In practical terms it is likely that the Silver standard will gradually creep over the Queensland, ACT and Victorian borders creating more industry confusion, particularly at trades level.

It will take several years for households to feel the benefits of the Silver standard. When they do, they will have more choice about where to live. People in their 30s and 40s today will have a home they can stay in for as long as they like. People with mobility limitations will, at last, be able to visit family and friends in their own homes.

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  1. Although I empathise with the need for more affordable housing, I found the NSW Land and Environment Court’s recent decision to approve a new boarding house in my local area of Blacktown placed developer concerns above both the will of council and the better judgment of the community.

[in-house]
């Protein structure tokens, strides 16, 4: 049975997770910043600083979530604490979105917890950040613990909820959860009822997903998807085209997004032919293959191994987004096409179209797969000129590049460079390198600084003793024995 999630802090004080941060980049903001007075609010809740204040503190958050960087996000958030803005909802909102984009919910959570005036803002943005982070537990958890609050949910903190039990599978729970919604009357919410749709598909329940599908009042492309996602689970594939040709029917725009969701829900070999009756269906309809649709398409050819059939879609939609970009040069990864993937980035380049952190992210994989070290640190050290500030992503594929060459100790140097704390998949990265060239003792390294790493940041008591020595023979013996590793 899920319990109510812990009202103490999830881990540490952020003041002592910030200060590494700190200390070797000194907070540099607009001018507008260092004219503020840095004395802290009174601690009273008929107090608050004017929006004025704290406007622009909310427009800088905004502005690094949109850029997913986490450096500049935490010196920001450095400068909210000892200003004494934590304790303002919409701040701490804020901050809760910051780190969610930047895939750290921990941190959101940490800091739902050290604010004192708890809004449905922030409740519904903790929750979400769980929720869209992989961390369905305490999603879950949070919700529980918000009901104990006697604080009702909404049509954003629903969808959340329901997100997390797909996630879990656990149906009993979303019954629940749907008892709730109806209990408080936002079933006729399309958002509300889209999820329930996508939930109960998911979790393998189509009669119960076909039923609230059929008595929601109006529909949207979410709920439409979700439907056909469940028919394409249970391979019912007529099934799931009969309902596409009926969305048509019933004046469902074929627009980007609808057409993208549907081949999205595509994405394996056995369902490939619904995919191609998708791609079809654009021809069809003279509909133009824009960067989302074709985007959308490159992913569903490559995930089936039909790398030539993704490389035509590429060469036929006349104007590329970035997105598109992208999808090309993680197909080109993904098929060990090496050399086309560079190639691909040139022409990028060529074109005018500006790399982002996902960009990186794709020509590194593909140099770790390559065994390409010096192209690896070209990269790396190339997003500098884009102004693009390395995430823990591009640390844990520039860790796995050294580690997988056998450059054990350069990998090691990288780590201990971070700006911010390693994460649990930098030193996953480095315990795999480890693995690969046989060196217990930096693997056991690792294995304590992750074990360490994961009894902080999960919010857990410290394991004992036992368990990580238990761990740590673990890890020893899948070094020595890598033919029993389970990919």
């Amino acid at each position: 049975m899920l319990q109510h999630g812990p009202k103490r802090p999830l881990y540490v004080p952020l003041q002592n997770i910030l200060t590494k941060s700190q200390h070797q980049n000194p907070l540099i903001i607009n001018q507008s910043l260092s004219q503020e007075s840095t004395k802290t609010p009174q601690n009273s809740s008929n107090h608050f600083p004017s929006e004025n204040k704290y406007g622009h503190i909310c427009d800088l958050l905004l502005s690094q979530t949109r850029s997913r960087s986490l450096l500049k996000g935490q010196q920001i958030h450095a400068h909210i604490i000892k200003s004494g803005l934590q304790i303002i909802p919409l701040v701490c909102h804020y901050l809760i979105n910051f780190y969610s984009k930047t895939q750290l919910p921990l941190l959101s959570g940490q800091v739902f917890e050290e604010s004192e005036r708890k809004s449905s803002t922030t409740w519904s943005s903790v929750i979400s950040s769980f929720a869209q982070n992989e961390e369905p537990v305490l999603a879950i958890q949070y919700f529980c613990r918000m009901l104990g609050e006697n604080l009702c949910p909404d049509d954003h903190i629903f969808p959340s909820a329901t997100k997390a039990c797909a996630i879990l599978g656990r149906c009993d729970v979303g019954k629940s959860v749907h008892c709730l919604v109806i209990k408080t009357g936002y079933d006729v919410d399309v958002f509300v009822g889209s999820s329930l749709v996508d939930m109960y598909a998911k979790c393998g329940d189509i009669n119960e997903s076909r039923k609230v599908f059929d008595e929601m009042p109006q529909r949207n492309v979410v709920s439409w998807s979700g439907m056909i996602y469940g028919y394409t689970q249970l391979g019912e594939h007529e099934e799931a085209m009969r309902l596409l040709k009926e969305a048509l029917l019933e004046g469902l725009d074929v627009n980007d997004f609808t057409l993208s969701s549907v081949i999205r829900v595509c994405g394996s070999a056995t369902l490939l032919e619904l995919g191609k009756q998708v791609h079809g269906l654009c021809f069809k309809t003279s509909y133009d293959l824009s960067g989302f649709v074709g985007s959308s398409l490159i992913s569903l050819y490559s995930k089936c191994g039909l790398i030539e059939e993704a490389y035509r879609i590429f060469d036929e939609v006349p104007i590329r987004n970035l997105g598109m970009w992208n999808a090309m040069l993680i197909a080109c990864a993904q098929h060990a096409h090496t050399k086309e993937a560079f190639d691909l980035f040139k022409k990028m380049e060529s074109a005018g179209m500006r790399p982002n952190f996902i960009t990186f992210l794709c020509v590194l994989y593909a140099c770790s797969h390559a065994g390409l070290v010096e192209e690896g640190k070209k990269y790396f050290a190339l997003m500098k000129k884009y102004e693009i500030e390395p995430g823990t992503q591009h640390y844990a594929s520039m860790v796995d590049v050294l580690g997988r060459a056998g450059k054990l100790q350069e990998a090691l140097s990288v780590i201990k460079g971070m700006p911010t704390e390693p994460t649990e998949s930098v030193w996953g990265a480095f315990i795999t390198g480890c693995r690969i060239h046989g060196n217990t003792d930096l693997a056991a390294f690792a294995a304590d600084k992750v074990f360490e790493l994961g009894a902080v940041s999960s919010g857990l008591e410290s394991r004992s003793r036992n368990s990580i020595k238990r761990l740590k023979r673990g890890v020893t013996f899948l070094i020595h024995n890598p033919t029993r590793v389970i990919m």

Despite council’s refusal of the project twice, the court, headed by senior commissioner Susan Dixon, approved what I consider to be an over-developed boarding house, constituting 15-bedrooms, on the site of a current 3-bedroom house.
    In relation to local government. policy, it is not adequately supported by the existing land, environment and infrastructure, and contradicts Blacktown Council’s standpoint, objections of the neighbouring Catholic Primary School and Catholic Diocese as well as nearly 200 petitionary local signatories. Overall, the community was ignored by the court.
    I am concerned about the anti-sustainable, anti-democratic, anti-health, anti-security and anti-local actions by the NSW Judiciary, whereby, over-developed buildings, resembling ghettos, are unjustly approved.
    Evidently, the court supports foreign profit-based developments, exploitative of the land and natural environment. Plus, Blacktown residents are being treated like second-class citizens. We are expected to support such over-developments, somewhat of our own backs and corresponding land, when the developer does not have ample land and infrastructure to comfortably develop their own. We are expected to provide them with parking?
    Please refer to my article: